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DR. Z's Forecast
Paul Zimmerman
November 11, 2002
Working overtime is just one of the factors going against the Raiders in Denver
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November 11, 2002

Dr. Z's Forecast

Working overtime is just one of the factors going against the Raiders in Denver

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Teams that played in an overtime game haven't done well the week after. Their record is 4-15, not counting games against opponents who were also coming back from OT. Fatigue, mental strain, typical letdown—any of them could be contributing factors, or maybe all of them. Two teams have come back from overtime games to play an opponent coming off its bye—the Browns, who against the Steelers went into overtime again before losing, and the Titans, who got clobbered 52-25 by the Raiders.

These are the statistical handicaps Oakland faces when it plays in Denver on Monday night. What's worse is the nature of the Raiders' overtime loss to San Francisco on Sunday. Their defense was worn down after the 49ers ran off the last 30 plays in the game. How long the effects of the fatigue will last, especially against the rested Broncos, who are coming off their bye week, remains to be seen.

Here are some more bad statistics for Oakland fans. In his seven years as Denver coach, Mike Shanahan has made the game against the Raiders, who fired him once upon a time, a personal crusade. He has never lost at home in seven meetings.

This, of course, will all be well-documented during the week, and the Broncos will read it. If they take it too seriously, they could lose some of their edge. I'm groping here. I'm trying to find a way the Raiders can squeeze out a victory. But I don't think they're going to stop Denver, not with the way their secondary looked against San Francisco. Cornerback Charles Woodson, coming back from a broken right shoulder, struggled. The Broncos will put him to the test, and they'll put up points. Defensively, I think Denver will use a minimum of nickel and dime coverages against Oakland's three-wide package. The Broncos' linebackers are quick enough to lock onto the short crossing routes, and they're better equipped than defensive backs to inflict punishment. Denver's the pick.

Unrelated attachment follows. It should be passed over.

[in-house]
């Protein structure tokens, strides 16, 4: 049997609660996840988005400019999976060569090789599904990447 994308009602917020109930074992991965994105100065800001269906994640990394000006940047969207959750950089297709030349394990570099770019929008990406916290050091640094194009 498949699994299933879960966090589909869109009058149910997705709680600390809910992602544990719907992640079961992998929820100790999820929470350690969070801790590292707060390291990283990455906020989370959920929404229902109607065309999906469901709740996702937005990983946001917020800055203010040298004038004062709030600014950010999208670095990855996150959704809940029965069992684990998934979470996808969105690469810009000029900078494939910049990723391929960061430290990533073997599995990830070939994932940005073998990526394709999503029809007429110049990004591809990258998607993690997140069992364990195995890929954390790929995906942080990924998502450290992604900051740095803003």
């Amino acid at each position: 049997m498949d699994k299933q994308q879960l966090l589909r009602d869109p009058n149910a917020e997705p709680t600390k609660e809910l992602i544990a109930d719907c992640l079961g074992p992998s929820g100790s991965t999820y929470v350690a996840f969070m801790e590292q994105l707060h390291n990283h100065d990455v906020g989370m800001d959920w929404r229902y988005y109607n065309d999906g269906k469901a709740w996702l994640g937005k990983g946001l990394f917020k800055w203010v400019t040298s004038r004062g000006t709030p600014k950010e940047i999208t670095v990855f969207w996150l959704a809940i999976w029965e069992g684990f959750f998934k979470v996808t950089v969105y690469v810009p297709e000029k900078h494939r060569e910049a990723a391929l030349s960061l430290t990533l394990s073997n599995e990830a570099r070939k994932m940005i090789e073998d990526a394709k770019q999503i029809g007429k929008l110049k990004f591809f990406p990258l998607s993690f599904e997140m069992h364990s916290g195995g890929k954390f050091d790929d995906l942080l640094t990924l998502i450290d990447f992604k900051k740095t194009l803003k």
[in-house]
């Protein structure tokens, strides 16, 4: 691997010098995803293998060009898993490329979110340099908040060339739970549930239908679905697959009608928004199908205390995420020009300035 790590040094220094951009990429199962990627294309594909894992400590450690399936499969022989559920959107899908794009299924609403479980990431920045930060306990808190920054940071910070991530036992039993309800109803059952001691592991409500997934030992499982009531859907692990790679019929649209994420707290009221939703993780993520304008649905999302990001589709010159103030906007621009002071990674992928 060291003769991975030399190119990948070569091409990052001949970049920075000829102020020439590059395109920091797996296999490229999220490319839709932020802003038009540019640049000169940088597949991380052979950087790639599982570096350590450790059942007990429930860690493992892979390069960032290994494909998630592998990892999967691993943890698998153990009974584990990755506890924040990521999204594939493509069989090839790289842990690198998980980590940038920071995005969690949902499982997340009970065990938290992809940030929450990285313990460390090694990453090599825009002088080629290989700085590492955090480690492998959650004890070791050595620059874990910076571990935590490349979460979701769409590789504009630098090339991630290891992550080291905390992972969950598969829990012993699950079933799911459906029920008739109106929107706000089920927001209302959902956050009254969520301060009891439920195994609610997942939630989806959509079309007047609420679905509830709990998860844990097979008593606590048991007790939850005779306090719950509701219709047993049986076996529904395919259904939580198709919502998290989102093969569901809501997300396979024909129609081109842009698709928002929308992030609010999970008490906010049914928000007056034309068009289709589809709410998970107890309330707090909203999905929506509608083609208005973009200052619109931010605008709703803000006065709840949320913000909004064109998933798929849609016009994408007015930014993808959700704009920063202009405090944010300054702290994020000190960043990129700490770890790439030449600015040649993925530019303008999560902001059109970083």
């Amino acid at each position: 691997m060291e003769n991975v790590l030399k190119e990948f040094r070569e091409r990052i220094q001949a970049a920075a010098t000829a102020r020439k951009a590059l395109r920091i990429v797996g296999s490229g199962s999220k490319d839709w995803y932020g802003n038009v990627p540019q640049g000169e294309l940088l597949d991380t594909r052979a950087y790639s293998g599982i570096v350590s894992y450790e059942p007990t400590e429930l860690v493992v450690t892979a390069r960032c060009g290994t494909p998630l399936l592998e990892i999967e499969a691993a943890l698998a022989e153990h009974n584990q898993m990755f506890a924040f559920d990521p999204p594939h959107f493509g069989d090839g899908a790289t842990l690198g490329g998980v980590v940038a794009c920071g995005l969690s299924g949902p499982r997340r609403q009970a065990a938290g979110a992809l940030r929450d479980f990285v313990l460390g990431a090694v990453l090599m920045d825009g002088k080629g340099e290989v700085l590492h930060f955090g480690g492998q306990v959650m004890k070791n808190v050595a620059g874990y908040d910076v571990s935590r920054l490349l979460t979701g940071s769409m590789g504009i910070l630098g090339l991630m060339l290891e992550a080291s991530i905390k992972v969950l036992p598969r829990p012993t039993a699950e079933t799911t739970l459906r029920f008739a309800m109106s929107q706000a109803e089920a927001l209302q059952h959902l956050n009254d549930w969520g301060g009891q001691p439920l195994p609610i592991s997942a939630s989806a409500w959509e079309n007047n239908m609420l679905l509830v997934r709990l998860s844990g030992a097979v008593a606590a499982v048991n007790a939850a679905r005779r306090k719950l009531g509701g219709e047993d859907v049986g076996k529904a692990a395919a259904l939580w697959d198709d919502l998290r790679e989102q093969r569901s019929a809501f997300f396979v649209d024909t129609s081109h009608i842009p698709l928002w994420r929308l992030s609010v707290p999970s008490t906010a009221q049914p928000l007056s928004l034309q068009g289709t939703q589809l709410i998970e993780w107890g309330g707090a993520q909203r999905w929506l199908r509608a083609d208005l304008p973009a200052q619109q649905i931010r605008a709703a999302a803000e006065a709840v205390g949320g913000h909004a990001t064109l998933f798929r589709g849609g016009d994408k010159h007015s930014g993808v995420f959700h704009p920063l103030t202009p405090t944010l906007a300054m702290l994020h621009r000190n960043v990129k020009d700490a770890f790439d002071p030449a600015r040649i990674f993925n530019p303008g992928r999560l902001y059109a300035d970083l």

Here's another game that will test the bye-versus-OT-survivor theory. The Niners play host to rested Kansas City, and they'd better watch out. The Chiefs can score, and their defense is better than it was a month ago. Do I sense an upset here? Well, almost, but I can close my eyes and see Terrell Owens waltzing through the K.C. secondary for about 150 yards. The Niners are the pick, just barely.

The rampaging Jets face Miami at the Meadowlands with a 30-3 score to settle. New York is a different team than it was on Sept. 22—different quarterback, different outlook, different result. Yes, I'll go with the Jets. In Seattle the fans were hollering for Jeff George on Sunday: " George! George! George!" Nothing unusual there. They always holler for guys with one-syllable names. It's too tough to pull off a "Hasselbeck! Hasselbeck!" chant. That won't do the Seahawks any good in the desert on Sunday. Seattle loses to Arizona and its one-syllable QB, Snake!

The Giants get their second round of zippy play-calling from coach Jim Fassel and beat the Vikings. The Steelers, noting the way the Ravens spied Michael Vick, set up their own spy network and top Atlanta. The Eagles keep it going against the Colts, the most bedraggled-looking 4-4 team in the league, and the Saints will have problems with the Carolina defense but not with the quarterback; I'll give New Orleans the win.

The Rams top the Chargers, still in shock after the Jets hung one on them. We'll ride along with the Redskins, a hot team after two straight victories, against the Jaguars, and after falling off New England's bandwagon last week, we'll climb back on and give the Patriots the win over struggling Chicago.

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